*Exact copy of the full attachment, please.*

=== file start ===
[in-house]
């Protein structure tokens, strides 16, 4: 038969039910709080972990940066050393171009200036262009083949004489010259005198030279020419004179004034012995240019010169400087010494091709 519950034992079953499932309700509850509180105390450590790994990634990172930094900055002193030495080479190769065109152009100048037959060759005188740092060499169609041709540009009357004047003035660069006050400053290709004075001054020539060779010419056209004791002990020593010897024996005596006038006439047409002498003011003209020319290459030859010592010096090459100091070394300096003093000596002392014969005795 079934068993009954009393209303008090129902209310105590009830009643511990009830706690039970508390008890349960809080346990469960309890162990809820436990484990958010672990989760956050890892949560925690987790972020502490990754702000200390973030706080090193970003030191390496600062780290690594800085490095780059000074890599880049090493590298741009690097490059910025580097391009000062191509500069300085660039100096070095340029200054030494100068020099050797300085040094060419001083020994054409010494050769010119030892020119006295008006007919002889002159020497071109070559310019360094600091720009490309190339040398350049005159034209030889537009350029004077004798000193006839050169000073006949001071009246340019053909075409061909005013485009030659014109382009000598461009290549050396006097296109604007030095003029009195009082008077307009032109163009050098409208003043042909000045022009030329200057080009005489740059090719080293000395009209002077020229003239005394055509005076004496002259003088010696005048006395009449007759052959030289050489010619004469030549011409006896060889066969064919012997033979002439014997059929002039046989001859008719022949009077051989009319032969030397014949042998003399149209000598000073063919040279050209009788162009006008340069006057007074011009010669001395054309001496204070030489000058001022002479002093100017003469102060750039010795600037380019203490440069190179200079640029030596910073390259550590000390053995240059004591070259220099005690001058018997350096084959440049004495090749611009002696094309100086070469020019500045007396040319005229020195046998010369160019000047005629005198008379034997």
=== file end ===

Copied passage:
[in-house]
């Protein structure tokens, strides 16, 4: 038969039910709080972990940066050393171009200036262009083949004489010259005198030279020419004179004034012995240019010169400087010494091709 519950034992079953499932309700509850509180105390450590790994990634990172930094900055002193030495080479190769065109152009100048037959060759005188740092060499169609041709540009009357004047003035660069006050400053290709004075001054020539060779010419056209004791002990020593010897024996005596006038006439047409002498003011003209020319290459030859010592010096090459100091070394300096003093000596002392014969005795 079934068993009954009393209303008090129902209310105590009830009643511990009830706690039970508390008890349960809080346990469960309890162990809820436990484990958010672990989760956050890892949560925690987790972020502490990754702000200390973030706080090193970003030191390496600062780290690594800085490095780059000074890599880049090493590298741009690097490059910025580097391009000062191509500069300085660039100096070095340029200054030494100068020099050797300085040094060419001083020994054409010494050769010119030892020119006295008006007919002889002159020497071109070559310019360094600091720009490309190339040398350049005159034209030889537009350029004077004798000193006839050169000073006949001071009246340019053909075409061909005013485009030659014109382009000598461009290549050396006097296109604007030095003029009195009082008077307009032109163009050098409208003043042909000045022009030329200057080009005489740059090719080293000395009209002077020229003239005394055509005076004496002259003088010696005048006395009449007759052959030289050489010619004469030549011409006896060889066969064919012997033979002439014997059929002039046989001859008719022949009077051989009319032969030397014949042998003399149209000598000073063919040279050209009788162009006008340069006057007074011009010669001395054309001496204070030489000058001022002479002093100017003469102060750039010795600037380019203490440069190179200079640029030596910073390259550590000390053995240059004591070259220099005690001058018997350096084959440049004495090749611009002696094309100086070469020019500045007396040319005229020195046998010369160019000047005629005198008379034997």